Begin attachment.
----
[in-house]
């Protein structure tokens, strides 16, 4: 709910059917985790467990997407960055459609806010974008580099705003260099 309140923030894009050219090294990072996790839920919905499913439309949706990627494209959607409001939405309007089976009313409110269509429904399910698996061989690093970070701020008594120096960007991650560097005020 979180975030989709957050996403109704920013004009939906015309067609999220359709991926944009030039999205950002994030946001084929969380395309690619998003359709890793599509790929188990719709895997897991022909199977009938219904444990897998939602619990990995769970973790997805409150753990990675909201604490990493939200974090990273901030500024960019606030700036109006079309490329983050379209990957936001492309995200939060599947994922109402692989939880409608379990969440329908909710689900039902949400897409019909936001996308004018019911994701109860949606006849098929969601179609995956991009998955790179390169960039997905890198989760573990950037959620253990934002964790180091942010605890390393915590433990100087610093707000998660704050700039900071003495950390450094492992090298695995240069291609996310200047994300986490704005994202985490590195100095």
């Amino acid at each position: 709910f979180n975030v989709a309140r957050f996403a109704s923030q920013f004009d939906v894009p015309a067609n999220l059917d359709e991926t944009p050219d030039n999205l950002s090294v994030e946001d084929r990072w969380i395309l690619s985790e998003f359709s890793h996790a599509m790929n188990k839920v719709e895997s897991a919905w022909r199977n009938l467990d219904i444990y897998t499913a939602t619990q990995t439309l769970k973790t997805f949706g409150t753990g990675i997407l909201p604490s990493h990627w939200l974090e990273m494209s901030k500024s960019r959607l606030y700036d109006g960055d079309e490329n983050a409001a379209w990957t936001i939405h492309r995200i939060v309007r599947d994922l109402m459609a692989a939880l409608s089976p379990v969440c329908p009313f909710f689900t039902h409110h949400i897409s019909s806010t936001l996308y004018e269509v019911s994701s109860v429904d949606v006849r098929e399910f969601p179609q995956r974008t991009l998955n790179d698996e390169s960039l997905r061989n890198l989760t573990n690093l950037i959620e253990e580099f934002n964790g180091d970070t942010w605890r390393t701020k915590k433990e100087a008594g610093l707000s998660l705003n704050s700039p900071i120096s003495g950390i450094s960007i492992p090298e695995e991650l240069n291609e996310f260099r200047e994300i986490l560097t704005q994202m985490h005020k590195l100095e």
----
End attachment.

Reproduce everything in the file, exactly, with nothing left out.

[in-house]
């Protein structure tokens, strides 16, 4: 709910059917985790467990997407960055459609806010974008580099705003260099 309140923030894009050219090294990072996790839920919905499913439309949706990627494209959607409001939405309007089976009313409110269509429904399910698996061989690093970070701020008594120096960007991650560097005020 979180975030989709957050996403109704920013004009939906015309067609999220359709991926944009030039999205950002994030946001084929969380395309690619998003359709890793599509790929188990719709895997897991022909199977009938219904444990897998939602619990990995769970973790997805409150753990990675909201604490990493939200974090990273901030500024960019606030700036109006079309490329983050379209990957936001492309995200939060599947994922109402692989939880409608379990969440329908909710689900039902949400897409019909936001996308004018019911994701109860949606006849098929969601179609995956991009998955790179390169960039997905890198989760573990950037959620253990934002964790180091942010605890390393915590433990100087610093707000998660704050700039900071003495950390450094492992090298695995240069291609996310200047994300986490704005994202985490590195100095």
């Amino acid at each position: 709910f979180n975030v989709a309140r957050f996403a109704s923030q920013f004009d939906v894009p015309a067609n999220l059917d359709e991926t944009p050219d030039n999205l950002s090294v994030e946001d084929r990072w969380i395309l690619s985790e998003f359709s890793h996790a599509m790929n188990k839920v719709e895997s897991a919905w022909r199977n009938l467990d219904i444990y897998t499913a939602t619990q990995t439309l769970k973790t997805f949706g409150t753990g990675i997407l909201p604490s990493h990627w939200l974090e990273m494209s901030k500024s960019r959607l606030y700036d109006g960055d079309e490329n983050a409001a379209w990957t936001i939405h492309r995200i939060v309007r599947d994922l109402m459609a692989a939880l409608s089976p379990v969440c329908p009313f909710f689900t039902h409110h949400i897409s019909s806010t936001l996308y004018e269509v019911s994701s109860v429904d949606v006849r098929e399910f969601p179609q995956r974008t991009l998955n790179d698996e390169s960039l997905r061989n890198l989760t573990n690093l950037i959620e253990e580099f934002n964790g180091d970070t942010w605890r390393t701020k915590k433990e100087a008594g610093l707000s998660l705003n704050s700039p900071i120096s003495g950390i450094s960007i492992p090298e695995e991650l240069n291609e996310f260099r200047e994300i986490l560097t704005q994202m985490h005020k590195l100095e």